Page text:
Here’s a shot of me chiseling out waste on one of the wood assemblies that house the high-tech StarBoard wheels I got from a fellow LJ..

And a finished shot of both wheel assemblies posing on top of the sexy, rounded chop…

From here, it was a simple matter to mortise out the backside of the chop to allow the parallel guide to fit. I chose to NOT use a through tenon, which would be immensely easier to form, because I wanted the front of my chop clean and smooth.

I used my best square to help assure glue up wasn’t going to be a problem, a One Way Multi-Gauge. Worked great!

Actually installing the vise was so much easier than I anticipated! Once the parallel guide was inserted into its proper space, I clamped the chop plumb, and drilled a couple of holes. Adjusting the high-tech wheels took a few minutes, but soon I had the most powerful vise I had ever touched working right in front of me! Yee haw! (Oh yeah, I had to turn a handle with knobs for each end since the vise didn’t come with one for $40, no big deal. I chose Ash and Walnut to compliment the bench)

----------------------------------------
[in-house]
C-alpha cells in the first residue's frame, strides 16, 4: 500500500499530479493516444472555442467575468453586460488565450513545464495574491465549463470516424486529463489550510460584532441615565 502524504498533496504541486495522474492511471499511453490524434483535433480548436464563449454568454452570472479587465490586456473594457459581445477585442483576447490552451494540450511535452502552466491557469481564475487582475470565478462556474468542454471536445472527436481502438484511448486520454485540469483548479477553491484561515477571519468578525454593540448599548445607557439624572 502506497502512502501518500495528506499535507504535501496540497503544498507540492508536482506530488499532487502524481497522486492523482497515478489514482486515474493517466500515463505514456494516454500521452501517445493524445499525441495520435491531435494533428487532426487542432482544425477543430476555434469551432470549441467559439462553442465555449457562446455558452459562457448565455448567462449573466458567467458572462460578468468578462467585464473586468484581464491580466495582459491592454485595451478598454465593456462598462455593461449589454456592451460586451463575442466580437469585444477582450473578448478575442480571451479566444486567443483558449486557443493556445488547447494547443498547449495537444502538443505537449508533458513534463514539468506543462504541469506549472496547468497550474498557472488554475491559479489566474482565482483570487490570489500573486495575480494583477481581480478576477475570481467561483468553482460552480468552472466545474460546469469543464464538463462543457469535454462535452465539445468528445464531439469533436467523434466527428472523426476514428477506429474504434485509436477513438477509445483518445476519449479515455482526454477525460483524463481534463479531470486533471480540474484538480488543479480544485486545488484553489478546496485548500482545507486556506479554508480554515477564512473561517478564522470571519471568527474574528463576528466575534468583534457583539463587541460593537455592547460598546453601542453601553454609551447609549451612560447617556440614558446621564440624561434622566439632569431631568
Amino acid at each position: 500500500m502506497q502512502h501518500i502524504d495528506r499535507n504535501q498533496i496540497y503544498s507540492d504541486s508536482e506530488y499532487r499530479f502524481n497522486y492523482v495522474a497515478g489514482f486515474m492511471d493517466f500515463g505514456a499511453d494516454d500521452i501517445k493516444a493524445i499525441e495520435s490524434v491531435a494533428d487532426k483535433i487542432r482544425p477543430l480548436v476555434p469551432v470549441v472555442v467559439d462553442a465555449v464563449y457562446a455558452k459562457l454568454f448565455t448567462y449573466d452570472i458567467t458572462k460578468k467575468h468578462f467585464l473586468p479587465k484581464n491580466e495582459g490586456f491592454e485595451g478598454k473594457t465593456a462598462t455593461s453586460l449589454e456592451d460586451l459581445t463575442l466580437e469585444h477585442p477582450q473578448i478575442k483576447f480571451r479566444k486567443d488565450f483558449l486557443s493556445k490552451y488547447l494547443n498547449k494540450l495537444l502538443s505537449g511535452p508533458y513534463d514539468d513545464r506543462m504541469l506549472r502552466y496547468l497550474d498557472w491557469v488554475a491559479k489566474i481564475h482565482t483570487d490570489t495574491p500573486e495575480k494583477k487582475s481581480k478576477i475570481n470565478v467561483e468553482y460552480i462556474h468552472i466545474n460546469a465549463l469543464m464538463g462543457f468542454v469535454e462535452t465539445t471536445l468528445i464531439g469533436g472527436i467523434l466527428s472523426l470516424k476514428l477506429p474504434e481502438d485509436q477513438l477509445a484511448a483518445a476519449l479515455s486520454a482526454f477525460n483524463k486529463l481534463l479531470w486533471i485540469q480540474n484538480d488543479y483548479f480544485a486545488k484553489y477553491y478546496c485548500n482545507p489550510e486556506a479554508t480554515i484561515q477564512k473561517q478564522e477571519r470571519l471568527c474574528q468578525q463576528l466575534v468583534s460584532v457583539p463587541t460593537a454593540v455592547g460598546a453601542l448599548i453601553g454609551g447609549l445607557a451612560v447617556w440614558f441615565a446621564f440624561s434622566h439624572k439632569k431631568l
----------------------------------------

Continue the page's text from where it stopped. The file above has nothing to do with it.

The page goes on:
And I simply love the steel pin hand forged by SuperDave to adjust the parallel guide. This photo doesn’t give the tool the attention it deserves. Thanks, Dave!

From this point, all I really needed was some dog holes, and cool bench goodies. So, I got out my favorite boring partner…

…which is a Forstner bit on a long extension. Lucky for me, the diameter of the extension is 3/4” and it spun nicely in dog holes after a few seconds of modding at the grinding wheel to lower the hex nuts a bit. Here is my hole drilling jig…I never could get the hang of using two squares simultaneously.

Drilling the dog holes for the top was pretty easy, but the front apron was a challenge! First two holes were bored using the leg vise to hole the jig…

Then, I was able to use a fancy Veritas clamp to continue my way across the apron. Love the Veritas holding power…hate trying to remove it from dog holes. It has some serious teeth along its long shaft!